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"Nonswellable" hydrogel without mechanical hysteresis.

"Nonswellable" hydrogel without mechanical hysteresis. Hydrogels are three-dimensional polymer networks that contain a large amount of water inside. Certain hydrogels can be injected in solution and transformed into the gel state with the required shape. Despite their potential biomedical applications, the use of hydrogels has been severely limited because all the conventional hydrogels inevitably "swell" under physiological conditions, which drastically degrades their mechanical properties. We report the synthesis of injectable "nonswellable" hydrogels from hydrophilic and thermoresponsive polymers, in which two independently occurring effects (swelling and shrinking) oppose each other. The hydrogels can endure a compressive stress up to 60 megapascals and can be stretched more than sevenfold without hysteresis. Our results demonstrate that the suppression of swelling helps retain the mechanical properties of hydrogels under physiological conditions. http://www.deepdyve.com/assets/images/DeepDyve-Logo-lg.png Science (New York, N.Y.) Pubmed

"Nonswellable" hydrogel without mechanical hysteresis.

Science (New York, N.Y.) , Volume 343 (6173): -867 – Feb 28, 2014

"Nonswellable" hydrogel without mechanical hysteresis.


Abstract

Hydrogels are three-dimensional polymer networks that contain a large amount of water inside. Certain hydrogels can be injected in solution and transformed into the gel state with the required shape. Despite their potential biomedical applications, the use of hydrogels has been severely limited because all the conventional hydrogels inevitably "swell" under physiological conditions, which drastically degrades their mechanical properties. We report the synthesis of injectable "nonswellable" hydrogels from hydrophilic and thermoresponsive polymers, in which two independently occurring effects (swelling and shrinking) oppose each other. The hydrogels can endure a compressive stress up to 60 megapascals and can be stretched more than sevenfold without hysteresis. Our results demonstrate that the suppression of swelling helps retain the mechanical properties of hydrogels under physiological conditions.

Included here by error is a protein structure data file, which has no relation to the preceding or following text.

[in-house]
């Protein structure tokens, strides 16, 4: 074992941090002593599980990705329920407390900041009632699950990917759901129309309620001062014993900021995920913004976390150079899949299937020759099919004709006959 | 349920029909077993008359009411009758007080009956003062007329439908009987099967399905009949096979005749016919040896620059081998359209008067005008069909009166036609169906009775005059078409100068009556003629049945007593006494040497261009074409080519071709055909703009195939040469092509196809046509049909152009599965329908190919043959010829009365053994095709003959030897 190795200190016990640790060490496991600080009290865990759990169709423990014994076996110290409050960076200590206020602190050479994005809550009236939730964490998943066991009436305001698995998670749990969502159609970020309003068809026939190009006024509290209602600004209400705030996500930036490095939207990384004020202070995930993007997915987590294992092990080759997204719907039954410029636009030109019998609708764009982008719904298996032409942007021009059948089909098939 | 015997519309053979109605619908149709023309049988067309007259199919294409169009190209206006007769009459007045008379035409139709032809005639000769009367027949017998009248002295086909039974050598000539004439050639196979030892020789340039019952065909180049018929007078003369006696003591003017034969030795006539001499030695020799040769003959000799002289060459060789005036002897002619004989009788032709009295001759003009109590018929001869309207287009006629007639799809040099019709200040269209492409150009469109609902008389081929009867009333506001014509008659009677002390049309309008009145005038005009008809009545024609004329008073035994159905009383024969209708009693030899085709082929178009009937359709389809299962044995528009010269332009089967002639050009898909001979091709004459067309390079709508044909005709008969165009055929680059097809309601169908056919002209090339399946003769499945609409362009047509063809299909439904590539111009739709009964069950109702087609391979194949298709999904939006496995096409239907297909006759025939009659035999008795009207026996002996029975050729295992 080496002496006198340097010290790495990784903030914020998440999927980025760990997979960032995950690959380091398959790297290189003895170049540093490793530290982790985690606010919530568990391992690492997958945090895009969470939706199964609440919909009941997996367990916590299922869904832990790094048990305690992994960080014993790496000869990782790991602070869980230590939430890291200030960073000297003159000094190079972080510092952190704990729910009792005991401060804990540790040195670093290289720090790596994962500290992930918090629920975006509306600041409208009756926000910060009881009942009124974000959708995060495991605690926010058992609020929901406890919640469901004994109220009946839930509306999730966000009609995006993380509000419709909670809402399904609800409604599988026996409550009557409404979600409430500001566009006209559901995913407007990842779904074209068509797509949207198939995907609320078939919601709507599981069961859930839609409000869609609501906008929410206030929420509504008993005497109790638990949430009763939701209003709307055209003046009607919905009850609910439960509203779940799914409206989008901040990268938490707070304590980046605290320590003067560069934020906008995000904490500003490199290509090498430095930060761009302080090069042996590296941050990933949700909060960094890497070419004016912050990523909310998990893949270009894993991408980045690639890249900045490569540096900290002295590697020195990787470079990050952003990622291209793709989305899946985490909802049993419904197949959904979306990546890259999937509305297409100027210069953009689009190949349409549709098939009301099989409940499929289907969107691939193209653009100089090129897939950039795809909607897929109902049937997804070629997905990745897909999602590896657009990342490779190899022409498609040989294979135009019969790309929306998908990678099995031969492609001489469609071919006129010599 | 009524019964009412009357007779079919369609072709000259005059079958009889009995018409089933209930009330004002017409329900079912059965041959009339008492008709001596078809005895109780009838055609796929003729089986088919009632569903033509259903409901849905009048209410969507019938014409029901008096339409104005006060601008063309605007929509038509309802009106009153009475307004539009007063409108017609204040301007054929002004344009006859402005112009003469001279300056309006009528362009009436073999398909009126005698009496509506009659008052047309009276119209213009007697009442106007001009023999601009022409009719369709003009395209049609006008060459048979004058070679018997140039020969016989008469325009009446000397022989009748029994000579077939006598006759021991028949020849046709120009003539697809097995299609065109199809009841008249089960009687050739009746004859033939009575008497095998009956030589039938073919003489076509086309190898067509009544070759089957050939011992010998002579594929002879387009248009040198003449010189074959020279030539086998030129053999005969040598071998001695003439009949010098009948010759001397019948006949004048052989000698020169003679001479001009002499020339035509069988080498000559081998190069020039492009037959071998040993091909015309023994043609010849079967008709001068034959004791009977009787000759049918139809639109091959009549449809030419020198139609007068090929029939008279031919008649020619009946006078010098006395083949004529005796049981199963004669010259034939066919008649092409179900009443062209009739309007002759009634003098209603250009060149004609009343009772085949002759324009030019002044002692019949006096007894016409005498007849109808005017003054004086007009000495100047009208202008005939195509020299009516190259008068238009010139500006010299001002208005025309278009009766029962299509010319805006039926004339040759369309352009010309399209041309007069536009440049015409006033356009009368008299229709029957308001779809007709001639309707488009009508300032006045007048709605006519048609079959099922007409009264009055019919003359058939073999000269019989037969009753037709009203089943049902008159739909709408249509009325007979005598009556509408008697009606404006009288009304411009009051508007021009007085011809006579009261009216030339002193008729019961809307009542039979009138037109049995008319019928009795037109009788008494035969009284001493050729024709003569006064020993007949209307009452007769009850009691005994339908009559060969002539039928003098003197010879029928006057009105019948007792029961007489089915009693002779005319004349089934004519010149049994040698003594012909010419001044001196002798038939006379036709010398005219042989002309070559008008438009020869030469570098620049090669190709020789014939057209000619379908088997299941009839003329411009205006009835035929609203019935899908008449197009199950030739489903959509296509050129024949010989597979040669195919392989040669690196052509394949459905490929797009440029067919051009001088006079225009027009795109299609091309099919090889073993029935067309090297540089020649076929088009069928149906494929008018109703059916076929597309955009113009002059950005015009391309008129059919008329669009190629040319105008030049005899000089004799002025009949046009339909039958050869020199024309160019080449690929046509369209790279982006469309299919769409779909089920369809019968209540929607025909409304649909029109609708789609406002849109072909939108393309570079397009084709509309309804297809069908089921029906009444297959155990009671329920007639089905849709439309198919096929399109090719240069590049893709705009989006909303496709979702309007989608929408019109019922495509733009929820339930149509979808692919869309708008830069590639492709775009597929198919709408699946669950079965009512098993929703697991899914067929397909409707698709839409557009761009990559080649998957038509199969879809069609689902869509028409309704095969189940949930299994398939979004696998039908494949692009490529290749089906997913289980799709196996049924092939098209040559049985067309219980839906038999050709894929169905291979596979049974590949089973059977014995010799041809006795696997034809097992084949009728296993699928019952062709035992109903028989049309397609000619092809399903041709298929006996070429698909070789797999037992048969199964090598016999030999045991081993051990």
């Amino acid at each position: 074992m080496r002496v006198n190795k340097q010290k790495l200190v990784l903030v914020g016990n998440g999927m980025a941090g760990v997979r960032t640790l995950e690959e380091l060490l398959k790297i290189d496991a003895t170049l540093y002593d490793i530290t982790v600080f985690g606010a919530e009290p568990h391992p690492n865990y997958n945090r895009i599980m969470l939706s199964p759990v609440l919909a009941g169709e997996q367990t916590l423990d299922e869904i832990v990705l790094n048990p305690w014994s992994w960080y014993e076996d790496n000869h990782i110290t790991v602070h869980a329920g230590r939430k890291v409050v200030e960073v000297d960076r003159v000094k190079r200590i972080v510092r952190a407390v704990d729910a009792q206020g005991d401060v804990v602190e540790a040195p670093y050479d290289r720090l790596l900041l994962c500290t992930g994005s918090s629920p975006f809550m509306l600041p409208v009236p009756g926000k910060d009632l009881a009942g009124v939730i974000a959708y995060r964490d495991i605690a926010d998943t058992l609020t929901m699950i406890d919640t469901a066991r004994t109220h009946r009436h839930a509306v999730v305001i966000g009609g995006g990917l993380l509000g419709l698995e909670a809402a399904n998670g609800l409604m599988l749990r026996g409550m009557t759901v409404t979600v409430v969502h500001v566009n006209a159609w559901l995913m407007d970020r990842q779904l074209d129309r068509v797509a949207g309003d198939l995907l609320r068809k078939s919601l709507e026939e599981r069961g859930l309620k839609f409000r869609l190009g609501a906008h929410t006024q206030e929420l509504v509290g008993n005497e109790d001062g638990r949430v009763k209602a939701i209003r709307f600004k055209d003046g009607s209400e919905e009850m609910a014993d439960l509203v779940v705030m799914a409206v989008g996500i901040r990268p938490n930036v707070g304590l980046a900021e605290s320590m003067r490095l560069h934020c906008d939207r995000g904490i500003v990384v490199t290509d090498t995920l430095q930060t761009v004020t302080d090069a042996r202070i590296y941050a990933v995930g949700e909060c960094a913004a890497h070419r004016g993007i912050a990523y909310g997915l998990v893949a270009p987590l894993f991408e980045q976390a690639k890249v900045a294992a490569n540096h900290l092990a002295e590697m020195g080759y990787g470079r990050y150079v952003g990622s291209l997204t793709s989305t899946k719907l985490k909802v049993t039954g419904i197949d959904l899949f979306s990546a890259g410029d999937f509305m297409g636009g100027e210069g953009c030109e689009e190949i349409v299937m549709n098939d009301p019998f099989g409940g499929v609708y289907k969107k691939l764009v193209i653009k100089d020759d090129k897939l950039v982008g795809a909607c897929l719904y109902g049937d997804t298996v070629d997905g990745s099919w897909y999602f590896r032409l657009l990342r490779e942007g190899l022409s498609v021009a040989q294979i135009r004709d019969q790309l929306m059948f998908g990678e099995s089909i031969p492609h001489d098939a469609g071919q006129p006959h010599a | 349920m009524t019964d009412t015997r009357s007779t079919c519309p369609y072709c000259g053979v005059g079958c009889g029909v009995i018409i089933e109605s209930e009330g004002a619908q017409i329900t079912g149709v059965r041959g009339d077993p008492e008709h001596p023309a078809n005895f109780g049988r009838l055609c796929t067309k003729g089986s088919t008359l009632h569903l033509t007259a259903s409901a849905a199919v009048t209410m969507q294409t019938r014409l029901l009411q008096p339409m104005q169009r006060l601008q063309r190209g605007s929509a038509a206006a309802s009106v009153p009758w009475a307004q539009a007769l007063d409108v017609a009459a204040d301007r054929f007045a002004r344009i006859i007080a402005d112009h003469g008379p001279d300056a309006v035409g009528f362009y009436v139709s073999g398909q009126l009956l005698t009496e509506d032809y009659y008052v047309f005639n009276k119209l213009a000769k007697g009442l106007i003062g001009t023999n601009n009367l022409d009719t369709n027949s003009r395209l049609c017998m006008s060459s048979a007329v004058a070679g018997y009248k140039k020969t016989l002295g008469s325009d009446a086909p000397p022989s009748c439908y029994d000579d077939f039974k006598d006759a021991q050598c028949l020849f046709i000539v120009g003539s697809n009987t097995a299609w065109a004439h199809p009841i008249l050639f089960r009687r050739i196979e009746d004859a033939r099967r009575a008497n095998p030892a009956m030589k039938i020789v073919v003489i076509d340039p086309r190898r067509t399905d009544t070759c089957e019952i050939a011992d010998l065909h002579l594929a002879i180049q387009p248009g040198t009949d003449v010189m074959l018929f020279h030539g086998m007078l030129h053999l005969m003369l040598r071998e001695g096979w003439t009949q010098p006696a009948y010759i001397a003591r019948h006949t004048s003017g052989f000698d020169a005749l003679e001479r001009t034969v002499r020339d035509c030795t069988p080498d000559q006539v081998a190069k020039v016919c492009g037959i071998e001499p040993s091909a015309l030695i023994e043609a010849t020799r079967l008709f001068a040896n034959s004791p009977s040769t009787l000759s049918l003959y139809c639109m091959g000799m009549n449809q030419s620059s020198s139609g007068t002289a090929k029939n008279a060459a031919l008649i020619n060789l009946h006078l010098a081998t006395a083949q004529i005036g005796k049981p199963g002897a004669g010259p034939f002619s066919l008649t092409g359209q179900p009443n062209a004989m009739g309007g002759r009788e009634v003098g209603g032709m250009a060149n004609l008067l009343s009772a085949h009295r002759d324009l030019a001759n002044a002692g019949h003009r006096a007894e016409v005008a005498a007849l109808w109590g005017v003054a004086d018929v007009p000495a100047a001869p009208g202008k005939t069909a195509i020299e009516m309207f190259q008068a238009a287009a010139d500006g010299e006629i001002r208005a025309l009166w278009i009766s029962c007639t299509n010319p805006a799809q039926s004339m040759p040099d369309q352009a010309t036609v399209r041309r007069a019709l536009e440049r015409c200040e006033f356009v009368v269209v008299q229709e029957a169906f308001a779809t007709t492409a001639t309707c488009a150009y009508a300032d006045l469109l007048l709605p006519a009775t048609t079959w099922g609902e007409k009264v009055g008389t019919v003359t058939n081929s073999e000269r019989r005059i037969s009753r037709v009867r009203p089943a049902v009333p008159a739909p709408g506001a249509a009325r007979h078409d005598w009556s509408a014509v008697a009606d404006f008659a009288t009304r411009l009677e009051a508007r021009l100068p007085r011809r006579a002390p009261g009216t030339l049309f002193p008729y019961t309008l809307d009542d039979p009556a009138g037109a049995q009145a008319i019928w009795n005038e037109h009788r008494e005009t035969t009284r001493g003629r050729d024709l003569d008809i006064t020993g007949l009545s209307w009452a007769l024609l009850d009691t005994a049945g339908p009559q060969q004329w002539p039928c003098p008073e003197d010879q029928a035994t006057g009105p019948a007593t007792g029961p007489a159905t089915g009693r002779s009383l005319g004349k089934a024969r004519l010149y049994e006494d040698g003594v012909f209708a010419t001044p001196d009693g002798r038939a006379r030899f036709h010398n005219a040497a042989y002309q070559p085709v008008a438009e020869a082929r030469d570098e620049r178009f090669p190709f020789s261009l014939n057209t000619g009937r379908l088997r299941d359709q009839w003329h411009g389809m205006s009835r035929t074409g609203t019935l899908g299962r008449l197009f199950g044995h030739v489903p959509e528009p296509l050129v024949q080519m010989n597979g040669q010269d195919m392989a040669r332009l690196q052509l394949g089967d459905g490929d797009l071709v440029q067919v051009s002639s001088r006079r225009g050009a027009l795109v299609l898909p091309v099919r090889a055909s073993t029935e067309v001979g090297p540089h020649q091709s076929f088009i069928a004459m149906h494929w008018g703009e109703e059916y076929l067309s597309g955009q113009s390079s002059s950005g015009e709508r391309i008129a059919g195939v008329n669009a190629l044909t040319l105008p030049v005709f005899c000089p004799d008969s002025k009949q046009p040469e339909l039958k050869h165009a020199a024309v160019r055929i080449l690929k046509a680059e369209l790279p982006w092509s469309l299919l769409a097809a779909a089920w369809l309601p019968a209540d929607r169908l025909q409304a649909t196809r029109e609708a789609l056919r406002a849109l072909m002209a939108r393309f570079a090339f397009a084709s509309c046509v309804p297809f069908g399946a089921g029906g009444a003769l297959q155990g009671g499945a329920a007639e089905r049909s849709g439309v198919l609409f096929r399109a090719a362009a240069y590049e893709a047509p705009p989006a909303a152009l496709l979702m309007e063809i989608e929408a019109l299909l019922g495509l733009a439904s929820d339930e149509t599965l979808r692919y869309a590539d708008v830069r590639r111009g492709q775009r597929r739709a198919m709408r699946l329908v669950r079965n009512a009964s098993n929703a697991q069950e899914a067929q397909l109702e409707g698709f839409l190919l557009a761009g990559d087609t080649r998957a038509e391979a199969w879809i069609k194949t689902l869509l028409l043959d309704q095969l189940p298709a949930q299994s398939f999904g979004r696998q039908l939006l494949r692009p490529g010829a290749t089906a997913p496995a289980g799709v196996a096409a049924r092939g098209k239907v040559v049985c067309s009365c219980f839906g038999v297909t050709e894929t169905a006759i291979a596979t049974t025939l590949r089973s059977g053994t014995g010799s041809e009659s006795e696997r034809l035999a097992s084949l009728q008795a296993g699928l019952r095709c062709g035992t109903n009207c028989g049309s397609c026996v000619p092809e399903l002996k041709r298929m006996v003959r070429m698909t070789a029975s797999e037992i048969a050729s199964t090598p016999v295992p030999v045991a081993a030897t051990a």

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ISSN
0036-8075
eISSN
1095-9203
DOI
10.1126/science.1247811
pmid
24558157

Abstract

Hydrogels are three-dimensional polymer networks that contain a large amount of water inside. Certain hydrogels can be injected in solution and transformed into the gel state with the required shape. Despite their potential biomedical applications, the use of hydrogels has been severely limited because all the conventional hydrogels inevitably "swell" under physiological conditions, which drastically degrades their mechanical properties. We report the synthesis of injectable "nonswellable" hydrogels from hydrophilic and thermoresponsive polymers, in which two independently occurring effects (swelling and shrinking) oppose each other. The hydrogels can endure a compressive stress up to 60 megapascals and can be stretched more than sevenfold without hysteresis. Our results demonstrate that the suppression of swelling helps retain the mechanical properties of hydrogels under physiological conditions.

Journal

Science (New York, N.Y.)Pubmed

Published: Feb 28, 2014

There are no references for this article.